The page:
The basic medical qualification as awarded by a university in the UK is identified by various initials dependent upon whether the university uses English, Latin or Greek terminology! All will be double degrees as Bachelor of Medicine and Bachelor of Surgery (e.g. M.B., B.S.) Different UK medical schools have different entry criteria and curricula but all are inspected and deemed equivalent. Additionally, but controversially, the GMC is required to recognise conventional medical graduates from all European Community states.
UK surgeons who secure a postgraduate degree of the status of M.D. are usually designated M.S. or M.Ch. (Master of Surgery/Chirurgery). American doctors cannot be expected to understand these conventions, and many UK doctors attending American conferences put M.D. after their names so they may be recognised as orthodox physicians or surgeons, although strictly speaking not all will have earned that distinction as applied in the UK.
In the UK, the only title for a medical doctor with any form of legal protection is that of ‘registered medical practitioner’. Conventionally, such practitioners will style themselves as ‘doctor’. Except that just to add a spot of confusion, doctors who go on to specialise as surgeons, generally revert to styling themselves ‘Mr’, ‘Mrs’, ‘Miss’ or ‘Ms.’ This custom and practice is based on historical precedents – reflecting the time when surgeons were indeed not of the same status as physicians (the doctors) and the title Mister was adequate to describe them. It cannot be denied that this tradition is now perpetuated by an undercurrent of inverted snobbery (of the most benign and professional variety).
In many countries, dentists are also designated as ‘Dr’. In the UK it is conventional for dentists to style themselves as ‘Mr’, ‘Mrs’, or ‘Miss’. After all, they are dental surgeons. There has been a recent trend for some dentists to use the title ‘Dr’ but as that can cause confusion with medically qualified practitioners, the General Dental Council states: ‘Dentists should not use the courtesy title ‘doctor’ (or the abbreviation ‘Dr’) unless they have a Ph.D. or are medically qualified and registered doctors. Its use as a courtesy title is potentially misleading to patients and it is important that patients do not assume that you have training or competencies which you do not possess.’ Indeed, why not use the title ‘Dentist’?
Similarly, the medical profession and the Department of Health is concerned that practitioners who carry out surgical procedures but are not medically or dentally qualified should not use the title ‘surgeon’, as that too has a propensity to mislead patients. Indeed, why would practitioners use such titles unless it was their intention to deceive?
All patients need to be aware of these issues so that they can give properly informed consent to any treatment.
Section 49(1) of the Medical Act 1983 provides that: ‘Any person who wilfully and falsely pretends to be or takes or uses the name or title of physician, doctor of medicine, licentiate in medicine and surgery, bachelor of medicine, surgeon, general practitioner or apothecary, or any name, title, addition or description implying that he is registered under any provision of this Act, or that he is recognised by law as a physician or surgeon or licentiate in medicine and surgery or a practitioner in medicine or an apothecary, shall be liable on summary conviction to a fine not exceeding level 5 on the standard scale’.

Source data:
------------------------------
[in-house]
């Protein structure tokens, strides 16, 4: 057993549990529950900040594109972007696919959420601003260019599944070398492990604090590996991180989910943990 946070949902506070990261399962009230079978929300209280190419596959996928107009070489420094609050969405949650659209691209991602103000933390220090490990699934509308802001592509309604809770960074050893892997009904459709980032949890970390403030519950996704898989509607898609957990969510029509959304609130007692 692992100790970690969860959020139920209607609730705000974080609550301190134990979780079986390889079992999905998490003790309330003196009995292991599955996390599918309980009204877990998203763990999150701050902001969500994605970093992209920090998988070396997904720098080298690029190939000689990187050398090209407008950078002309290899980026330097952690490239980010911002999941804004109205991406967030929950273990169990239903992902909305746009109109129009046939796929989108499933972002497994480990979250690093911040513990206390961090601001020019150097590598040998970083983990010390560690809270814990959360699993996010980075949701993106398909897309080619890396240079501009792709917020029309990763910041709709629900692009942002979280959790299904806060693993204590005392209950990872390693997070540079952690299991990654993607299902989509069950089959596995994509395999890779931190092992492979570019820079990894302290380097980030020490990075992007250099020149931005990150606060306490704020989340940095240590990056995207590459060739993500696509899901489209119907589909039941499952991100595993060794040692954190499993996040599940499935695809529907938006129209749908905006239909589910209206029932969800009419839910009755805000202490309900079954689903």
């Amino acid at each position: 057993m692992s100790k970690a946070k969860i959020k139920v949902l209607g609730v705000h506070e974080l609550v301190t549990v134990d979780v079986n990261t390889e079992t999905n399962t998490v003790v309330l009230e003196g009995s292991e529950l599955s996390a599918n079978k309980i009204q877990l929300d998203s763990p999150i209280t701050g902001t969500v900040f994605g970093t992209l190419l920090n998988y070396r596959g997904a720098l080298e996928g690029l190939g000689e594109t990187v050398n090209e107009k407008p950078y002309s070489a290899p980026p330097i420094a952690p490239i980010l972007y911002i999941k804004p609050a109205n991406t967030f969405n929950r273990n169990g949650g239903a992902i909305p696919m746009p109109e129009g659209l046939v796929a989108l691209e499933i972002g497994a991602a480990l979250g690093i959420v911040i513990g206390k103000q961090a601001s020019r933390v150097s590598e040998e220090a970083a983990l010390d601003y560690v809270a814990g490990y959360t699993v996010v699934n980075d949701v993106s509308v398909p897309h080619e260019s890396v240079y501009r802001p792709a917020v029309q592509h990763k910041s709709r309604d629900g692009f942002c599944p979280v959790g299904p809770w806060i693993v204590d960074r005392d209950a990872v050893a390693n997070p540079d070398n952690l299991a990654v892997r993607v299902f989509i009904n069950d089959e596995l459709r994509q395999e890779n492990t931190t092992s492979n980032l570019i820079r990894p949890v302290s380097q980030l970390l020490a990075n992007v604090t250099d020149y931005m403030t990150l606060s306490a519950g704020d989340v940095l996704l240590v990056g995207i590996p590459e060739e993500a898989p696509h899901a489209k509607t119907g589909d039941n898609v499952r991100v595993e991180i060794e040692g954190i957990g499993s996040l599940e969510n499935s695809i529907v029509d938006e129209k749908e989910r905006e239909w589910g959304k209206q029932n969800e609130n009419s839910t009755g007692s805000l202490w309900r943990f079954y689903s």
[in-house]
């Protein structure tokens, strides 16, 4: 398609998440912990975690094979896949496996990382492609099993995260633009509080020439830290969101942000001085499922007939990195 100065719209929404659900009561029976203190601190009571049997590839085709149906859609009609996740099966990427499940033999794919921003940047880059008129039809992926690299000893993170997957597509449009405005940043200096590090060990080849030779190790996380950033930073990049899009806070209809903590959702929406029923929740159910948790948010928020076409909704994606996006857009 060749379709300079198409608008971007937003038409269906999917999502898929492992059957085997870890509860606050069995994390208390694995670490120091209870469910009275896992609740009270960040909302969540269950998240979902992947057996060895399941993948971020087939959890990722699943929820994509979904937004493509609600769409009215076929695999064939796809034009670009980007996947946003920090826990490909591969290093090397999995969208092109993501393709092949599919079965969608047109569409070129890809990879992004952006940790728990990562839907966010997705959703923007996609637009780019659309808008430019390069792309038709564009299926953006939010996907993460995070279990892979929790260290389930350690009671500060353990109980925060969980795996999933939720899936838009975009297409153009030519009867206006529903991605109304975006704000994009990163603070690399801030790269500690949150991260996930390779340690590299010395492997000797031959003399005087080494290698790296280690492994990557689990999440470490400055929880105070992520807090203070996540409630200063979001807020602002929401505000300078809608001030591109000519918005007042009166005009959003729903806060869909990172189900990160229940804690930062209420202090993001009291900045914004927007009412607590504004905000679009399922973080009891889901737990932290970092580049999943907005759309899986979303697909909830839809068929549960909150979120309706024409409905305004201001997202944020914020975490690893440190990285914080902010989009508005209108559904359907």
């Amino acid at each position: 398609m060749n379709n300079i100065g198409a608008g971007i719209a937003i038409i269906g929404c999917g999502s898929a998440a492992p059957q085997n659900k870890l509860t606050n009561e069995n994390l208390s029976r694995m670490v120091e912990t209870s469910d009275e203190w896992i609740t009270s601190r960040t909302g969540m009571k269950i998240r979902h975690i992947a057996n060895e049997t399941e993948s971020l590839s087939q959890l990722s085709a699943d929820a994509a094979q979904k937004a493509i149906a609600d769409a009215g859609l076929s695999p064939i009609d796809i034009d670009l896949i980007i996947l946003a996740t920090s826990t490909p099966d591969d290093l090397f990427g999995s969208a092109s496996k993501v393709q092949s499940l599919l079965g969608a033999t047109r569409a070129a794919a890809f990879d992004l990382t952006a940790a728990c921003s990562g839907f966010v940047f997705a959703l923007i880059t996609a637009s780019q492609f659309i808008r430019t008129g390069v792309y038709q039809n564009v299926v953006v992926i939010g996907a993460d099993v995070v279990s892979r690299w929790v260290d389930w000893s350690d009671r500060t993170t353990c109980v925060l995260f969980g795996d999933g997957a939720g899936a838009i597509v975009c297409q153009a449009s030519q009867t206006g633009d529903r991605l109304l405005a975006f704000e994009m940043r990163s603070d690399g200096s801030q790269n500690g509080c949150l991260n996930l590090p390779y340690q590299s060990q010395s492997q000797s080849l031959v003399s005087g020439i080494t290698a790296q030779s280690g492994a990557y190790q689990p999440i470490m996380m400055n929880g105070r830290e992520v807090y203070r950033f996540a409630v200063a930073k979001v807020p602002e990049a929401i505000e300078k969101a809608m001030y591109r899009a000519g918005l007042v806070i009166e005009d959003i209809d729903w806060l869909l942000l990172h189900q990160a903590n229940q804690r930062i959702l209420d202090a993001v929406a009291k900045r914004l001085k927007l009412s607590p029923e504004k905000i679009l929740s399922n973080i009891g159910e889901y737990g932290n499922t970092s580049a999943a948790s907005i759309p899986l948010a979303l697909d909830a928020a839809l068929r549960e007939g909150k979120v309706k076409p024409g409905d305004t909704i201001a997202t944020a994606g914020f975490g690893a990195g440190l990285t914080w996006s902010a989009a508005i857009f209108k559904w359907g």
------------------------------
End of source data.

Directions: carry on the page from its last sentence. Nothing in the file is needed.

Although the title ‘Dr’ is conventionally used by those who possess the relevant academic qualification and by those who practice as medical doctors registered by the General Medical Council, use of such a title by anybody else is regarded as pretentious and smacking of quackery. It is hard to have constructive professional relationships with parties who abuse these conventions. President Yahya Jammeh of Gambia who left school at sixteen insists on the title: ‘His Excellency Sheikh Professor Doctor President’.2
Conversely, many people who do have doctorates decline to use the title. Former Prime Minister Dr Gordon Brown Ph.D. being one, and Queen guitarist Dr Brian May Ph.D. another. Dolly Parton has an honorary doctorate from the University of Tennessee but she has never been known to use it.
Perhaps inevitably, some practitioners who do not wish, have failed, or cannot qualify as members of one of the regulated health professions, nevertheless wish to improve their status, repute and financial opportunities – and seek to have their status ‘regulated’ and ‘licensed’. They claim this ‘helps patients’ but US attorney Jann Bellamy has given good reasons why CAM practitioners should not be licensed:
‘Practice Acts grant CAM practitioners a broad scope of practice, including legalization of scientifically implausible and unproven (or disproven) diagnostic methods, diagnoses and treatments; CAM practitioner education is inadequate preparation for the scope of practice permitted; licensing is a stepping-stone to mandatory public and private insurance coverage; licensing confers undeserved legitimacy causing public confusion; and licensing decreases important health care consumer protections.’
Bellamy believes that health care systems should be rooted in a single, science-based standard of care for all practitioners and that practitioners whose diagnoses, diagnostic methods and therapies have no plausible scientific basis should not be licensed or permitted to practice under any other regulatory scheme.3
1. Robert Hamowy. The Early Development of Medical Licensing Laws in the United States, 1875-1900. Department of History, University of Alberta. http://mises.org/journals/jls/3_1/3_1_5.pdf.
2. Damian Thompson, Daily Telegraph 12th November 2011.
3. Bellamy J. Six reasons why CAM practitioners should not be licensed. Science-Based Medicine Blog, June 27, 2013.